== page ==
Further underdevelopment of Africa was the participation in the Atlantic Slave Trade by Africans themselves in pursuit of profits. As Walter Rodney asserted in his work The Unequal Partnership Between Africans and Europeans, the slave trade was an economic force which altered the African coast ineffably. A case in point is how the trade altered the economy to the point where “African Slaves became more important than gold… [and at] that point, slaving began undermining the… [e]conomy and destroying the gold trade.”[37] As European demand for slaves rocketed, it became more rewarding for rulers and individuals to take slaves by force in exchange for profit. Thus, natives found less incentive in what may be considered “honest” work, and found that since “…fortunate marauding makes a native rich in a day, [it was better to] exert themselves… in war, robbery and plunder than in their old business of digging and collecting gold.”[38] This was more than just an underdevelopment of the gold industry, as this adoption of slave raiding became common, and took place in regions considered to be the “leading forces inside Africa, whose energies would otherwise have gone towards their own self-improvement and the betterment of the continent as a whole.”[39] Instead, rulers, merchants, and aspiring individuals took part in the capturing of Africans from neighbouring areas and sold them for a profit. As such, the Slave Trade drastically underdeveloped Africa as “…slaving prevented the remaining population from effectively engaging in agriculture and industry, and it employed professional slave-hunters and warriors to destroy rather than build.”[40] Making the situation worse, it became more rewarding at the time, for rulers to capture and sell the populace of weaker populations, rather than using that available labour for themselves to advance their own society and economy. This caused underdevelopment “by arresting the development of division of labor, [which] retarded the movement of production away from subsistence into market exchange.”[41] This was an unfortunate state of events as Africans were using force to take people from weaker communities in exchange for European goods, rather “than to employ the same people peacefully to manufacture equivalent goods at home in Africa.”[42] Joseph Inikori summarized this practice within the ruling class as the sacrifice of “adaptive efficiency… for allocative efficiency: [trading] long-term development… for the short-term private benefit of… ruling classes.”[43] Furthermore, when considering the factors constituting the underdevelopment of Africa, it is important to recognize that the demographic transition of millions of people in itself is a factor contributing to the phenomena, as well as being a very significant one at that. As such, Patrick Manning’s work “The Slave Trade: The Formal Demography of a Global System,” as well as that of J.D. Fage in “Slaves and Society in Western Africa, c. 1445-c. 1700” and Inikori’s “Ideology versus the Tyranny of Paradigm: Historians and the Impact of the Atlantic Slave Trade on African Societies,” are valuable aids in determining exactly how underdevelopment occurred in this scope. Manning asserts that"the population of the Western Coast of Africa…declined significantly from about 1730 to 1850. Further, since the slaves were removed at the rate of roughly two males for every female, the result was a relative shortage of males on the African continent: adult sex ratios fell to 80 men per 100 women in many areas, and to 50 men per 100 women in such hard-hit areas as Loango and Angola."[44]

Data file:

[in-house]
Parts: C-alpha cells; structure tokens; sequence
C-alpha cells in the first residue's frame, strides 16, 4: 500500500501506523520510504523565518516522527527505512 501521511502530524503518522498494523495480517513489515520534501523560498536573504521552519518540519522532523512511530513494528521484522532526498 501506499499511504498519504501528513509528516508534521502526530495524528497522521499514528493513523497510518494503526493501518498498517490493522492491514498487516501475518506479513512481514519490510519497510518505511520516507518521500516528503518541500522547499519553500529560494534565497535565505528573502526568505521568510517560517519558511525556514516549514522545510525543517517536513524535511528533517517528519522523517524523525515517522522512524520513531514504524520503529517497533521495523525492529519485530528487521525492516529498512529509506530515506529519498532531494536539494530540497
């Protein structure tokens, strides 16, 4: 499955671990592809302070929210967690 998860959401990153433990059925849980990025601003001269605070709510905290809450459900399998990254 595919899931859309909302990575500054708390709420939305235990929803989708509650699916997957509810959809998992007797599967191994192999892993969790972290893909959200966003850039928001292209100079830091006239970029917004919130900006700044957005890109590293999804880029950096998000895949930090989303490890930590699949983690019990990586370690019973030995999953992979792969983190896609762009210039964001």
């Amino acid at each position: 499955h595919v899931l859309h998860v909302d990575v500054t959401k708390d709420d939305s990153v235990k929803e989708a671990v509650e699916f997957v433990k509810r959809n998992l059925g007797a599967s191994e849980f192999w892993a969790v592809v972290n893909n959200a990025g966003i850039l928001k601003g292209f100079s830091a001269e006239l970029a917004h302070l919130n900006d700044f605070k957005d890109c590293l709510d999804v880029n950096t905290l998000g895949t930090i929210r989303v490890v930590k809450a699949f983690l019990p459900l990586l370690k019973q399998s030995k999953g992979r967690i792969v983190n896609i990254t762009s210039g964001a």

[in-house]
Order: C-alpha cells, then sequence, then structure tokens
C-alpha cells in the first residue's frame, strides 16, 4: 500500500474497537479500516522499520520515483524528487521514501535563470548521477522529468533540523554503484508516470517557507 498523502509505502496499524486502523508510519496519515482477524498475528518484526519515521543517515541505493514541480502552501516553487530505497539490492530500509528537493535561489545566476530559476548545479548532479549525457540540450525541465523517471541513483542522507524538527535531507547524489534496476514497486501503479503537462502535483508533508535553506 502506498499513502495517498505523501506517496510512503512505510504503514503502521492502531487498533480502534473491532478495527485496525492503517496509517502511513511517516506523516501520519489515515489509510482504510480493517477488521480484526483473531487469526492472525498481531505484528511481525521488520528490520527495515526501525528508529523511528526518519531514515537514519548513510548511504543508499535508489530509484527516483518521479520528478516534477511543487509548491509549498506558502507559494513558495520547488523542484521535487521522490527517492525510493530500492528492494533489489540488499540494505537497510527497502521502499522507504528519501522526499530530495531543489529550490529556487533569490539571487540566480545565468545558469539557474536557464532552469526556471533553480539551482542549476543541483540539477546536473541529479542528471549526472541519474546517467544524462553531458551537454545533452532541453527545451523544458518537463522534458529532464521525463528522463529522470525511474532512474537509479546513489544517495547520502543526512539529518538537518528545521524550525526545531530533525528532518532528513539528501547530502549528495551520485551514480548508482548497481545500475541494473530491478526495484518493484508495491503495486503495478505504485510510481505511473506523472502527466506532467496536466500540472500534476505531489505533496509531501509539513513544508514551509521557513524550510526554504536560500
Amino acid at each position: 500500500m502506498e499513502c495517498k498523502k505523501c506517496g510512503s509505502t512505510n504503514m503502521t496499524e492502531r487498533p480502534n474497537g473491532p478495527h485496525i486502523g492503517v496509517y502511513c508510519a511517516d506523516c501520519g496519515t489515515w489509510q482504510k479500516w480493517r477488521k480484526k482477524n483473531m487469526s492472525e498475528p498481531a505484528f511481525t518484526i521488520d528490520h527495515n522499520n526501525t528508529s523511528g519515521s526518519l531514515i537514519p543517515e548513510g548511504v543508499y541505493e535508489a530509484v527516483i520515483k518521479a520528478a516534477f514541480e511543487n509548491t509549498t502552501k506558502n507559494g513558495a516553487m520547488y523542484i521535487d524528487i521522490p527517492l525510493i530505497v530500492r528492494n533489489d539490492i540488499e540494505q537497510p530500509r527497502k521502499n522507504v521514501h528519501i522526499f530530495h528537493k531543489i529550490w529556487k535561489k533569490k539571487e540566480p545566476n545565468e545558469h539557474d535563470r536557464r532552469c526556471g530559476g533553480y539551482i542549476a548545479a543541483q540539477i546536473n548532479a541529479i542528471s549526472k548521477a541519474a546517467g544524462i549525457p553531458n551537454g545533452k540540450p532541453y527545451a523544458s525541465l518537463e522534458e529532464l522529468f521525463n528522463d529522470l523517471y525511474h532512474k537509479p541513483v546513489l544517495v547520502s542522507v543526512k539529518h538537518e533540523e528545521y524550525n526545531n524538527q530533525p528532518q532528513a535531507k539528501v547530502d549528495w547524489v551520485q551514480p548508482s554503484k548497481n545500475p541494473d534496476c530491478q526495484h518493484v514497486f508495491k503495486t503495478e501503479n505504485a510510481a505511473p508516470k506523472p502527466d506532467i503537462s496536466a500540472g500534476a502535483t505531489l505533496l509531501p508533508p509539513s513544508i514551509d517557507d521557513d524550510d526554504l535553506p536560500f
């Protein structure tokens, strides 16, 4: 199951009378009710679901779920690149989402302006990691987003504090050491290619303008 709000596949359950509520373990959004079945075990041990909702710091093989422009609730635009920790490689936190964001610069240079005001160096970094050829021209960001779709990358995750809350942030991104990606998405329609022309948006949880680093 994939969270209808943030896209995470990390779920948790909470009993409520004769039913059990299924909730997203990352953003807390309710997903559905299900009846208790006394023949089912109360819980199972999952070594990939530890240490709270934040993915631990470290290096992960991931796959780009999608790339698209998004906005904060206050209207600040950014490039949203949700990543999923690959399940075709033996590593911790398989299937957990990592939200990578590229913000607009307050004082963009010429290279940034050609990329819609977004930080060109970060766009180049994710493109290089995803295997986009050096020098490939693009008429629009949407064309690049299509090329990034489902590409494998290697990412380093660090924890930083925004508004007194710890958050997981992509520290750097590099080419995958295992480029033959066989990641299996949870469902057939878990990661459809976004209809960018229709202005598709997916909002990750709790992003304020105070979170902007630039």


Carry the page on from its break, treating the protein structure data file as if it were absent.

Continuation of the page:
Furthermore, with estimates of Africans exported from the West Coast starting around 10 million (mentioned by Patrick Manning, Walter Rodney, Fage, and Inikori), it is clear that as a direct impact of European intervention, in the form of the Atlantic Slave Trade, the West Coast lost everything that those 10 million may have contributed to the African economy. Fage describes the situation as one where African rulers and merchants sought to exploit their territory in many different forms, in order to procure the commodities which were accepted by Europeans as forms of trade currency.[45] This included people, as rulers would have people taken up on dubious charges to enslave and trade them, or in order to reprimand subjects for debt, or misconduct. This developed conditions for political fragmentation which created States which were gathering wealth in response to opportunities presented by Europeans to take captives from, and exploit weaker states. This, as Inikori describes it, resulted in the Atlantic Slave Trade “adversely affect[ing] the populations and economies of the weaker communities that comprised the vast majority of African peoples at the time.[46] J.D. Fage states that “institutions of servitude developed in [African] societies essentially as a result of the European demands upon them.”[47] With this assertion, it is possible to assume that had European traders not been interested in slaves, that African merchants would have had no increased need to procure them on a grand scale, resulting in “…the deaths of slaves during their capture, transport to the coast, and confinement on the coast in preparation for shipping… [which] average[d a] 15% mortality…”rate.[48]